A common perception about HR professionals within the organisation and beyond is that HR is merely responsible for creating a culture of fun
The autobiography of ‘the HR professional’ – a retrospection
When you browse for HR blogs, there are likely to be more that talk about reasons for hating HR or why HR doesn’t play the role that it’s meant to. And most often the people writing these blogs happen to have a close affiliation to HR as a professional. Then why are they in HR?
If you ask practicing HR professionals about what attracts them towards the function, the common reasons that surface are “I like working with people” or “I am a social person”. But it hardly makes any sense to choose HR if these are the top reasons for choosing HR. Wouldn’t I rather be in marketing or sales if I am so social, or for that matter in any other role since ‘working with people’ is a mandate for anyone in the corporate world today.
On the flip side, a common perception about HR professionals within the organization and beyond is that HR is merely responsible for creating a culture of fun and engagement, or to fill positions or to be the bearer of bad news in the event of a ‘right-sizing’ exercise. These are mostly transactional activities which show no real value that HR brings to business.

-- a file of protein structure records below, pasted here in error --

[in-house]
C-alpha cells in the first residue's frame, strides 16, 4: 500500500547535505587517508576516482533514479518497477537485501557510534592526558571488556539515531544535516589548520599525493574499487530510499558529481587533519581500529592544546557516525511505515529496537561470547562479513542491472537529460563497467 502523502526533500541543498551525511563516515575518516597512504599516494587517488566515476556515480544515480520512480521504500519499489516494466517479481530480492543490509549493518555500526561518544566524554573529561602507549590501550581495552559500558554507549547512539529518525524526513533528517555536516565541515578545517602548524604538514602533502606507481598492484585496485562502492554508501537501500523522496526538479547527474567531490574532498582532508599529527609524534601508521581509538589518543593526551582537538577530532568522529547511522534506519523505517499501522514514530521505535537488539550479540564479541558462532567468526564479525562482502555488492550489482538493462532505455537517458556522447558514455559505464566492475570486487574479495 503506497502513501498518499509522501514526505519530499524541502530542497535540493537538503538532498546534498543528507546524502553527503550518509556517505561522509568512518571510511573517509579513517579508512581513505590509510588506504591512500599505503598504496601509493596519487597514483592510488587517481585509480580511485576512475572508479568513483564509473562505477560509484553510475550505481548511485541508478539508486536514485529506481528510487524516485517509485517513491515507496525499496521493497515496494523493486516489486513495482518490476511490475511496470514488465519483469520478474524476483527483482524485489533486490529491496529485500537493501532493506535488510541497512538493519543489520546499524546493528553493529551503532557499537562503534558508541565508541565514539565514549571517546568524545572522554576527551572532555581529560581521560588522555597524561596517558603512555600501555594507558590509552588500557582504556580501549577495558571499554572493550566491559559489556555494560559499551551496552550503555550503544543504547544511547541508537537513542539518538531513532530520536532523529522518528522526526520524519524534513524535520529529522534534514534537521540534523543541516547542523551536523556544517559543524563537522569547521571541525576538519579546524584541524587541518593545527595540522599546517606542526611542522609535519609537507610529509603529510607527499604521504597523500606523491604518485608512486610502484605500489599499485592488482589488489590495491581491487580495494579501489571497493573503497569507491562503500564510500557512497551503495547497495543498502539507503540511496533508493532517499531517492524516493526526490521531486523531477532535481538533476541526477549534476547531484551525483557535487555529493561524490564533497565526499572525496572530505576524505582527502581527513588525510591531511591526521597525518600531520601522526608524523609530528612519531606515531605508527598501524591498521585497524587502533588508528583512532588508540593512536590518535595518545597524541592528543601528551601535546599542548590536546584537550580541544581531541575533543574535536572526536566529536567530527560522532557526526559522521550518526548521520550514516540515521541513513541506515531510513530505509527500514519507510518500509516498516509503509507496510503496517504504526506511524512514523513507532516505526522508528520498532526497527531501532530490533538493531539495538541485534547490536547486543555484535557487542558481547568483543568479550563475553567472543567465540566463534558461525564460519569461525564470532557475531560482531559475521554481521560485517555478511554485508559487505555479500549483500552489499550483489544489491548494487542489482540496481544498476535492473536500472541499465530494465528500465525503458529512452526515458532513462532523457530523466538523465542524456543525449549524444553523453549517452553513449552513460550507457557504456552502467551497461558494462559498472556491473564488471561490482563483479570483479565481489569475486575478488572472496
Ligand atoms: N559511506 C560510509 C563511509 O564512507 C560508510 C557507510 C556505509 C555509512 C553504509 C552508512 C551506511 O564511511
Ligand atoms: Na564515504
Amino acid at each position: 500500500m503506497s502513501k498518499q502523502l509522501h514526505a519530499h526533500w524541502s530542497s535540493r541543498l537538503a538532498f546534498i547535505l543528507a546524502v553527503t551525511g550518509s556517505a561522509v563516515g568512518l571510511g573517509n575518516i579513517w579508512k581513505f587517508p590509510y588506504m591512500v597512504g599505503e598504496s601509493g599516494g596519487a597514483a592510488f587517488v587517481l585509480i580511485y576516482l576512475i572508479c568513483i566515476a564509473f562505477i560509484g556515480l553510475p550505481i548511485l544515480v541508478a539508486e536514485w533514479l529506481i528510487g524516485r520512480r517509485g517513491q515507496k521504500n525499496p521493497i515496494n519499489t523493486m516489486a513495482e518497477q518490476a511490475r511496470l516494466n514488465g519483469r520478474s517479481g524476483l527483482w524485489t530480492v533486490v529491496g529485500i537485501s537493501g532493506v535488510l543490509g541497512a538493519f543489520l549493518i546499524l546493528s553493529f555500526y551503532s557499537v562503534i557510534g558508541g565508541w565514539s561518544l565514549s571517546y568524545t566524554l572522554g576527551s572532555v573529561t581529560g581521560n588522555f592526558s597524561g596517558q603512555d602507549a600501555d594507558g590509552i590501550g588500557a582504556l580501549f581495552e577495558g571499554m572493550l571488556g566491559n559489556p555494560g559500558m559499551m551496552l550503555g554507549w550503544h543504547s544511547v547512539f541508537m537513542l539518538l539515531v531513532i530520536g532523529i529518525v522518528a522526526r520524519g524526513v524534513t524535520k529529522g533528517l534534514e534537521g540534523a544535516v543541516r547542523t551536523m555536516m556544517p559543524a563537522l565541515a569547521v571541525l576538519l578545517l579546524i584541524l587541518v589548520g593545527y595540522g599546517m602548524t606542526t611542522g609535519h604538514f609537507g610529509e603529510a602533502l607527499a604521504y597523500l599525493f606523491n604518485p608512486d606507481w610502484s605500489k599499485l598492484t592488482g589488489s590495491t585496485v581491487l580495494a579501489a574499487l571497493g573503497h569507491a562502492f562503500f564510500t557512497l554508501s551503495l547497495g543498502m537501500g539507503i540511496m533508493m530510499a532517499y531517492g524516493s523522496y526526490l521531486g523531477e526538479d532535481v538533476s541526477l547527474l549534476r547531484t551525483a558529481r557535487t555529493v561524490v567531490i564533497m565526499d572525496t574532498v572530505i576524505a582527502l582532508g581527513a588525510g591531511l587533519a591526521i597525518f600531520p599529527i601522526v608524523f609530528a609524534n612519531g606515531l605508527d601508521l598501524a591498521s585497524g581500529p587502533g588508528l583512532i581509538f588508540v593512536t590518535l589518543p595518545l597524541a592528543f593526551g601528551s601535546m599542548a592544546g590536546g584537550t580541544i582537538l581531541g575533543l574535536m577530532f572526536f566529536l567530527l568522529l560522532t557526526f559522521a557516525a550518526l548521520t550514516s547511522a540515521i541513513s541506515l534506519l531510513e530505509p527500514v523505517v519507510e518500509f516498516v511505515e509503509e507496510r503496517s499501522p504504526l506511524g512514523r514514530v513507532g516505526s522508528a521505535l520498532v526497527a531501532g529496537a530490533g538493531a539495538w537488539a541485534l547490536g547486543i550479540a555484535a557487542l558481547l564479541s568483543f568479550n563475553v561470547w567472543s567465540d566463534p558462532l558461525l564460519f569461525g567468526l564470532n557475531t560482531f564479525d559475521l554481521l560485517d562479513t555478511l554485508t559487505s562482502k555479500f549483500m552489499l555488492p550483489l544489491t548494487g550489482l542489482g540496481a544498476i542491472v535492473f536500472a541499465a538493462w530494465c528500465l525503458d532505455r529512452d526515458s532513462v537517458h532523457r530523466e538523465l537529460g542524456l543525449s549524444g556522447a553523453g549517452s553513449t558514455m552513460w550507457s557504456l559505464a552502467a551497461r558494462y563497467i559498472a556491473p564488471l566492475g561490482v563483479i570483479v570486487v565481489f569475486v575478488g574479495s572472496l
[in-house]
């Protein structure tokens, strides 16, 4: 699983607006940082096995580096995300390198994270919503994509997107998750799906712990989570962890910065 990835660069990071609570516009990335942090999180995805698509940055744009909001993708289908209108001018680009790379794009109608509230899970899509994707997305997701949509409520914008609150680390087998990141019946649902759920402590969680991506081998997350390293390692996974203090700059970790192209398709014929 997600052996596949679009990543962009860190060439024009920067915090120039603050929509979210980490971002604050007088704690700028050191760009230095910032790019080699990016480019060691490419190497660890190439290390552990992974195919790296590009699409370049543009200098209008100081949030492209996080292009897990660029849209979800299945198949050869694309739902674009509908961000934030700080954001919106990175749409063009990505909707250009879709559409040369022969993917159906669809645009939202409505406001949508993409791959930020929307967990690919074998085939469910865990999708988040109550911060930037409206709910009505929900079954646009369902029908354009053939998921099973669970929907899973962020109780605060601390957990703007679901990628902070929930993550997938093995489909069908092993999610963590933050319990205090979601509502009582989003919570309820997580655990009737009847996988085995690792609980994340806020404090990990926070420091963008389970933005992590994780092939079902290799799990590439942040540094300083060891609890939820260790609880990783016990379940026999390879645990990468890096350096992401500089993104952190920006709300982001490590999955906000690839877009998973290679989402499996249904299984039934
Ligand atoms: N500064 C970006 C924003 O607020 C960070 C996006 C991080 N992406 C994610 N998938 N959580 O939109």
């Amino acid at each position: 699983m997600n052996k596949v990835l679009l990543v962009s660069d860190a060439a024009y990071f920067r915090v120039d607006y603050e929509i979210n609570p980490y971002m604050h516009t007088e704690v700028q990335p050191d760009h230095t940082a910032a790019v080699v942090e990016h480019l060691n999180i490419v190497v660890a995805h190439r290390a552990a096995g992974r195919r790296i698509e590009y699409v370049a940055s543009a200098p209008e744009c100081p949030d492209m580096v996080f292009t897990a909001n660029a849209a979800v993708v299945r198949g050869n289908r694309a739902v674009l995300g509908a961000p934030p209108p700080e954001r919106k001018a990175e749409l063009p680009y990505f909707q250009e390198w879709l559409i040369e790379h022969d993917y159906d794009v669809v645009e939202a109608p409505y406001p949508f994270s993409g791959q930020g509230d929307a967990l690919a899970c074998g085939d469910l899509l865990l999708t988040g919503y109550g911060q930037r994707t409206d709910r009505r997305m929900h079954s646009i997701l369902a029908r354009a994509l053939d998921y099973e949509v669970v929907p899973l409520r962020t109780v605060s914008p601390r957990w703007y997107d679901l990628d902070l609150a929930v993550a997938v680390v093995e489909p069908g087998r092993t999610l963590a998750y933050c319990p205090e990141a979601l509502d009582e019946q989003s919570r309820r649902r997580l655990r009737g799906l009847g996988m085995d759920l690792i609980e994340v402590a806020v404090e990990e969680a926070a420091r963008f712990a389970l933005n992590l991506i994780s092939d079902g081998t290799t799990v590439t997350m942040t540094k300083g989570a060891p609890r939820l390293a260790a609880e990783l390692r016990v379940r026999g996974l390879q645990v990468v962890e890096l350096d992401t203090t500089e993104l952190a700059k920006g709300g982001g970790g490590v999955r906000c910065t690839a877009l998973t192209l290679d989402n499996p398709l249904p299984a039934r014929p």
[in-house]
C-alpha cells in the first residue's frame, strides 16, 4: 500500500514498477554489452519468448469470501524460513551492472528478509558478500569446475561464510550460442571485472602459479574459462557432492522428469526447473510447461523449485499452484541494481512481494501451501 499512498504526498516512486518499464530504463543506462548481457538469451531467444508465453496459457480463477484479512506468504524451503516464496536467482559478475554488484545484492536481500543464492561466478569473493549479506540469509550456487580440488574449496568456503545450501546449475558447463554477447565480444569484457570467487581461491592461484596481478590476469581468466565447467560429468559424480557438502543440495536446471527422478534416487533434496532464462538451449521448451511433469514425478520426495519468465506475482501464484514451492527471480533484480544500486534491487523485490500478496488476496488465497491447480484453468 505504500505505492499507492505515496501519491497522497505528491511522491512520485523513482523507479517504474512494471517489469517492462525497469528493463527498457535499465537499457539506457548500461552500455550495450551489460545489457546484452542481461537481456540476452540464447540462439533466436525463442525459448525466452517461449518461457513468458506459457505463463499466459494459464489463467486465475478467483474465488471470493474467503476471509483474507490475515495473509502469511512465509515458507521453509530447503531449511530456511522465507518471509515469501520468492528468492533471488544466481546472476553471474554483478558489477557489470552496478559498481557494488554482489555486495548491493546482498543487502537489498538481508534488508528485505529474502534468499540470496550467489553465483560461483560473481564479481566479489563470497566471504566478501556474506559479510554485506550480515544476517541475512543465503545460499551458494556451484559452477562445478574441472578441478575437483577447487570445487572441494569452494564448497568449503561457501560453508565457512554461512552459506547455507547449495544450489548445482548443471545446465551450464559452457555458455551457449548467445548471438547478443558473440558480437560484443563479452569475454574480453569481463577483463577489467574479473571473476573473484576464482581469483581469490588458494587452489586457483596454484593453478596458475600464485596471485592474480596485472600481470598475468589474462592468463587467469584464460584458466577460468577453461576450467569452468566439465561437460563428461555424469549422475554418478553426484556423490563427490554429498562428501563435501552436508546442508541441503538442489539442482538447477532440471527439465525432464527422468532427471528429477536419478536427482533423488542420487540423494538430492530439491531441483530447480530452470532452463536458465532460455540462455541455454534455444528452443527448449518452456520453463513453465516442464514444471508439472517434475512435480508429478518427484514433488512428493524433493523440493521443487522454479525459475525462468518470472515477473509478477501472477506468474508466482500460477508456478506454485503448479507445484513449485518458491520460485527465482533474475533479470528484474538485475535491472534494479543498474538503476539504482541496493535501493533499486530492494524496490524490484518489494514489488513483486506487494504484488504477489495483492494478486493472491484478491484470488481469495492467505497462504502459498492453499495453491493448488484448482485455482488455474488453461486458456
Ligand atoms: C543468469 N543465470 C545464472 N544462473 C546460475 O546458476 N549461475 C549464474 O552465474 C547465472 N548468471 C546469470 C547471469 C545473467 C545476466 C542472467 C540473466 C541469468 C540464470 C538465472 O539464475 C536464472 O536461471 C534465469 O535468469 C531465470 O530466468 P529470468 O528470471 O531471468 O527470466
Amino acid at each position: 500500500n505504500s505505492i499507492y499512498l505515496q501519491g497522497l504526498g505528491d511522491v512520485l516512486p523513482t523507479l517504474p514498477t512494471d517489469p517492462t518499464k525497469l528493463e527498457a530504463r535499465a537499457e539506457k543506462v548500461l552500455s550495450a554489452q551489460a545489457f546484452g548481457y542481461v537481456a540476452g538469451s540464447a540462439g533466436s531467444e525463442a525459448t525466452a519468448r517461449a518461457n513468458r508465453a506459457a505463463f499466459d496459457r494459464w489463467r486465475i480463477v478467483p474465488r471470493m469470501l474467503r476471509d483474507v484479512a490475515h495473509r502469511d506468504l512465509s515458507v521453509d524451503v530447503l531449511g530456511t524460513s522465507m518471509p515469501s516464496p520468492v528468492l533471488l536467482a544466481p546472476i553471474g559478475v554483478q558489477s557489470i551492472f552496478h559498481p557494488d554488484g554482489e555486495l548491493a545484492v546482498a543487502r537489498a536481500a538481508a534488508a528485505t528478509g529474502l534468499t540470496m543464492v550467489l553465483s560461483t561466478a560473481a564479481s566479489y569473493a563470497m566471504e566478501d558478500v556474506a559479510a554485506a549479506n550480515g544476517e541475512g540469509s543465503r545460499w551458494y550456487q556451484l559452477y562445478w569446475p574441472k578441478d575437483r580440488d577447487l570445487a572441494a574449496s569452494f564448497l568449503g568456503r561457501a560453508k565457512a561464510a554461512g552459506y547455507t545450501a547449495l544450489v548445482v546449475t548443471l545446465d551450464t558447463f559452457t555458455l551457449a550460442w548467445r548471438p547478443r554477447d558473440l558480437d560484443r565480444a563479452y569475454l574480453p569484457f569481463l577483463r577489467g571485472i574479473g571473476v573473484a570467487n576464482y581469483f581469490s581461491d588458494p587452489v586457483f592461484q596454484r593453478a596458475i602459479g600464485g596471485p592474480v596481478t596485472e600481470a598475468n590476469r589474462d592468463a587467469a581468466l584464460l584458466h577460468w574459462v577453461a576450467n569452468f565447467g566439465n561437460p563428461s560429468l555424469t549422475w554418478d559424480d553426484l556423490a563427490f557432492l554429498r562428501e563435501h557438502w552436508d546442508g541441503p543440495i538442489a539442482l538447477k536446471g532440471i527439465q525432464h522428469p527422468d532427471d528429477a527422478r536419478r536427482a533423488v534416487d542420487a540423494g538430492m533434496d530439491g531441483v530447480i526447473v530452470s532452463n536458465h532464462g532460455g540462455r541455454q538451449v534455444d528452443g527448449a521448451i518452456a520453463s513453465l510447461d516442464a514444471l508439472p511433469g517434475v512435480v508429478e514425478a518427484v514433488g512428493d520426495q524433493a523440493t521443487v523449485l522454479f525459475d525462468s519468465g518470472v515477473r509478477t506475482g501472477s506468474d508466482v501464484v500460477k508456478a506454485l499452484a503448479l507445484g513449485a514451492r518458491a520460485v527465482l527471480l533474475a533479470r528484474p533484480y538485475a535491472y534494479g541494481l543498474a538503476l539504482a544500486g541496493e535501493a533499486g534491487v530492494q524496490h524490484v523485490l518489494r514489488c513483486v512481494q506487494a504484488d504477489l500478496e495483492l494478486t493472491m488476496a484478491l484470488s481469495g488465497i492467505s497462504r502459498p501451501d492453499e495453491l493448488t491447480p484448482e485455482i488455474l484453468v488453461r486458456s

Often the story unfolds quite differently from the time one aspires to be a HR professional and dreams to make a lasting difference to business and the time one lands in the first job as a ‘hiring executive’. The workplace reality is that HR’s role is very transactional, and the monotony of the cycle makes it quite easy for these professionals to miss connecting the dots between HR and business. A possible way to ramble through this path is for individuals to stay connected to the one question that matters – why am I in HR?
When the common perception about HR is that of a support, reactive and cost-intensive function, what is it that still drives one to be in HR? While it is a thankless role, it is considered the spine of any organization where the absence is felt far more than its presence. I am in HR for reasons much beyond HR – it is the impact that people make to the bottom-line - reason enough for HR’s existence and therefore mine. I am in HR to influence strategies that drive the workforce in a way that affects profitability. I am in HR to maintain good human relations in the company to positively impact the employees' efficiency and consequently, the realization of the company's objectives. These are the reasons why most of us begin this journey, yet much is often lost in the monotony of its transactional nature. And thus the need to question continues – why am I in HR?